Neil Limbrick is an independent consultant who has worked in an IT Strategy Role with MATs and Schools for over 20 years. He is currently working with over 100 different networks through theEducationCollective made of up of 10,000 individuals in over 5,000 schools.
IT is a massive area and understanding what you need to audit and how you should go about it is equally massive. In this blog, Neil uses his considerable expertise to help you focus your attention on the areas you should be concentrating on and signposts some of the resources that can really help you. The emphasis is on practical cost-effective advice. Neil also did a fantastic webinar with us on this very subject which you can watch here.
What You Must Do
There are four key areas of external compliance which all schools must comply with:
- Website requirements
- DfE standards
- Health and Safety
- Governor / Trustee Information
- Admission Arrangements
- School Uniform
- Ofsted Reports
- Exam, Assessment and Performance Measures
- School Opening Hours
- Policies and Procedures
- Financial Information
The government has put together some useful checklists and they can be access on-line.
There are companies that will audit your website for you. If you are a school in special measures or have an imminent Ofsted inspection or quite simply have disgruntled parents then it is a good idea to spend some money in this area to ensure that your website is delivering and is compliant. Ofsted will look for very specific points and it can have an impact on the outcome of your report.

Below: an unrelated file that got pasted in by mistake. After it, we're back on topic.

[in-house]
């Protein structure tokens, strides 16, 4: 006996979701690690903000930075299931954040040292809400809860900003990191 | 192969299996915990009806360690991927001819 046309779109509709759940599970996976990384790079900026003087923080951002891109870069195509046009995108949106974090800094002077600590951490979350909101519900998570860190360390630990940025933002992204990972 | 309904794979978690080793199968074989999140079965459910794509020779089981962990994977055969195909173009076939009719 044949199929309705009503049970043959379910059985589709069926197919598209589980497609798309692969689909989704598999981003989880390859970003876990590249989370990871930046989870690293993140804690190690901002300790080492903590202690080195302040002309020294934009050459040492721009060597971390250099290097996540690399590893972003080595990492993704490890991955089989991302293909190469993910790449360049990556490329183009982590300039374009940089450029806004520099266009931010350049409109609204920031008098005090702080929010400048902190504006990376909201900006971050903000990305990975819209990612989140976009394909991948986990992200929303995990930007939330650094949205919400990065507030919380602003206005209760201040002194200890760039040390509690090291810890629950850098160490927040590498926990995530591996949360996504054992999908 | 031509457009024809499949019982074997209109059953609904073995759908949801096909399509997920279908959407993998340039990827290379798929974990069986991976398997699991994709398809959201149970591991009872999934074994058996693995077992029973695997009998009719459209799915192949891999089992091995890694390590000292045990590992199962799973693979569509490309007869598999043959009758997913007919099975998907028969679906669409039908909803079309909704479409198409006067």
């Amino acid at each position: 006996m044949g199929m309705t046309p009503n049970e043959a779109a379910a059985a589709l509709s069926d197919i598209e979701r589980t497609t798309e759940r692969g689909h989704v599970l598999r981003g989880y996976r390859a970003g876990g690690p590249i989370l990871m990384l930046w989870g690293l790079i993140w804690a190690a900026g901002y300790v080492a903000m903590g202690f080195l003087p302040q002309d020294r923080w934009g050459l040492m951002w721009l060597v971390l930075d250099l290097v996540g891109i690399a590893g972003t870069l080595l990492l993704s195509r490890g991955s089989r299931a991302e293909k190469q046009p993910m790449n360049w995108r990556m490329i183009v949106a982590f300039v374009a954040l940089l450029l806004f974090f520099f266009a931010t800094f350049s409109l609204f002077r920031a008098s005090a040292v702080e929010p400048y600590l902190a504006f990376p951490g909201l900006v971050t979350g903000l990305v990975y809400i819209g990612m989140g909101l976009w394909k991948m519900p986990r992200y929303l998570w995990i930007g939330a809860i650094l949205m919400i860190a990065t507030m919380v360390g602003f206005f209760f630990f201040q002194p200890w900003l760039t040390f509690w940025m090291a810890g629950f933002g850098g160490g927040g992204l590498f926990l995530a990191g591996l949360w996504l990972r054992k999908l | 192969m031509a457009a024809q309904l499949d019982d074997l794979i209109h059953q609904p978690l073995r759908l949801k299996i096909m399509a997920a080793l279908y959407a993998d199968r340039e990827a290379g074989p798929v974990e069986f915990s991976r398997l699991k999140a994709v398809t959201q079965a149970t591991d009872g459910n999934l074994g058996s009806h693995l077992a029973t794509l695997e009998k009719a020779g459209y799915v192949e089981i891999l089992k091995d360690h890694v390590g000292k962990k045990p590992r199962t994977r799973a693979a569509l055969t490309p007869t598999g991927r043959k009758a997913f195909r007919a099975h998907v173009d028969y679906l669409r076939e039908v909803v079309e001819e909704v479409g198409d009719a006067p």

The DfE does have standards on the following key areas, with more to follow:
- Broadband and Internet Standards
- Switch Standards
- Network Cabling Standards
- Wireless Network Standards
- Cyber Security Standards
- Filtering and Monitoring Standards
- Cloud Solution Standards
- Servers and Storage Standards
Further detail can be found at https://www.gov.uk/guidance/meeting-digital-and-technology-standards-in-schools-and-colleges
It is a little unclear how they will enforce the standards, as they are listed as “guidelines”. However, you should be aware that if you are having financial issues which result in DfE scrutiny, the DfE will look at your IT provision and questions will be asked if it does not meet the standards listed in the guidelines.
Health and Safety
Guidelines for staff working on computers cover the following 6 areas:
- Mouse / Trackball
- Display Screens
For further detail on this and a link to the HSE workstation checklist you can go to https://www.hse.gov.uk/msd/dse/assessment.htm. This covers what you need to do and provides a document that can be used as a self-assessment tool to audit your workplace.
If people are working from home, they should also be compliant with this guidance. While you are not responsible for staff working from home, you should make them aware of the guidelines and informing them they should be compliant. Again, they can use the HSE checklist.
Key areas that you need to audit in relation to GDPR are how or why you are holding data, specifically:
- Where your data is located
- Why you are holding it / whether you should be
- A list of all third parties with which you share data
- A list of all people who have access to your organisation’s data and their role
- An understanding of how you process data and why
What You Should Do
Cyber security is a strand that runs through all elements of IT and it is not a specific standalone audit requirement. However, it is an area that you should be looking at and ensuring that your data and the way that you manage data is safe and secure. There are some excellent tools available to help you do this and simplifies the audit process – namely Cyber Essentials and Cyber Essentials Plus.